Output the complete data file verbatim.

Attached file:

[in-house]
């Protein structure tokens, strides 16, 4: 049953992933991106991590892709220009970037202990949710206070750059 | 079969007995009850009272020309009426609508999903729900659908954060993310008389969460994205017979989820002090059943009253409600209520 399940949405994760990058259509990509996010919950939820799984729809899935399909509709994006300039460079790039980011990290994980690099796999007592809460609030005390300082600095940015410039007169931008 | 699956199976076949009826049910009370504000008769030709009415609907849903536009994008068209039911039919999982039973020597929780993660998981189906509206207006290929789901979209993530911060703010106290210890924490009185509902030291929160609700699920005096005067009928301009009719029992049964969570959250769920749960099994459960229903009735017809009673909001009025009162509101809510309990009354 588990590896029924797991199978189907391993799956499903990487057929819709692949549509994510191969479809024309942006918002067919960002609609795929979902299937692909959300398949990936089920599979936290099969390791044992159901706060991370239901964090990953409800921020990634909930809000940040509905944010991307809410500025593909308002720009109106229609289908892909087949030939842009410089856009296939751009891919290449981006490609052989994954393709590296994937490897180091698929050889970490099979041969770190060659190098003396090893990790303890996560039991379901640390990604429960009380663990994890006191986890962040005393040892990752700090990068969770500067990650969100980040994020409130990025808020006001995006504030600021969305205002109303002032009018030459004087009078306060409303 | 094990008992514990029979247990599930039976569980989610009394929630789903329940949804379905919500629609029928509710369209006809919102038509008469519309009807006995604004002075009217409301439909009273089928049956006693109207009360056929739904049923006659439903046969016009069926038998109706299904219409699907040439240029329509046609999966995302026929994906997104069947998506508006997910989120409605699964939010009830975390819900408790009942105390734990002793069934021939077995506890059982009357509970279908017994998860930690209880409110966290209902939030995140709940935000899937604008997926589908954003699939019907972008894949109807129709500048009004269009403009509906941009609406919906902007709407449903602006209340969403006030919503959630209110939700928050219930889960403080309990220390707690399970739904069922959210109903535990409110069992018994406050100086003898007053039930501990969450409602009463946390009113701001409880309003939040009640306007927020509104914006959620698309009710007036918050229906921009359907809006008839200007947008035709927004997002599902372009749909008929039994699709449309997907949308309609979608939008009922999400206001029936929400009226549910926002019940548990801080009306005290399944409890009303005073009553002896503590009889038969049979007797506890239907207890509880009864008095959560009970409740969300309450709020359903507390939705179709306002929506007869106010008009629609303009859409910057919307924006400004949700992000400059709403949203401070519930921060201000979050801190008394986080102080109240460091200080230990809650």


[in-house]
């Protein structure tokens, strides 16, 4: 049953992933991106991590892709220009970037202990949710206070750059 | 079969007995009850009272020309009426609508999903729900659908954060993310008389969460994205017979989820002090059943009253409600209520 399940949405994760990058259509990509996010919950939820799984729809899935399909509709994006300039460079790039980011990290994980690099796999007592809460609030005390300082600095940015410039007169931008 | 699956199976076949009826049910009370504000008769030709009415609907849903536009994008068209039911039919999982039973020597929780993660998981189906509206207006290929789901979209993530911060703010106290210890924490009185509902030291929160609700699920005096005067009928301009009719029992049964969570959250769920749960099994459960229903009735017809009673909001009025009162509101809510309990009354 588990590896029924797991199978189907391993799956499903990487057929819709692949549509994510191969479809024309942006918002067919960002609609795929979902299937692909959300398949990936089920599979936290099969390791044992159901706060991370239901964090990953409800921020990634909930809000940040509905944010991307809410500025593909308002720009109106229609289908892909087949030939842009410089856009296939751009891919290449981006490609052989994954393709590296994937490897180091698929050889970490099979041969770190060659190098003396090893990790303890996560039991379901640390990604429960009380663990994890006191986890962040005393040892990752700090990068969770500067990650969100980040994020409130990025808020006001995006504030600021969305205002109303002032009018030459004087009078306060409303 | 094990008992514990029979247990599930039976569980989610009394929630789903329940949804379905919500629609029928509710369209006809919102038509008469519309009807006995604004002075009217409301439909009273089928049956006693109207009360056929739904049923006659439903046969016009069926038998109706299904219409699907040439240029329509046609999966995302026929994906997104069947998506508006997910989120409605699964939010009830975390819900408790009942105390734990002793069934021939077995506890059982009357509970279908017994998860930690209880409110966290209902939030995140709940935000899937604008997926589908954003699939019907972008894949109807129709500048009004269009403009509906941009609406919906902007709407449903602006209340969403006030919503959630209110939700928050219930889960403080309990220390707690399970739904069922959210109903535990409110069992018994406050100086003898007053039930501990969450409602009463946390009113701001409880309003939040009640306007927020509104914006959620698309009710007036918050229906921009359907809006008839200007947008035709927004997002599902372009749909008929039994699709449309997907949308309609979608939008009922999400206001029936929400009226549910926002019940548990801080009306005290399944409890009303005073009553002896503590009889038969049979007797506890239907207890509880009864008095959560009970409740969300309450709020359903507390939705179709306002929506007869106010008009629609303009859409910057919307924006400004949700992000400059709403949203401070519930921060201000979050801190008394986080102080109240460091200080230990809650």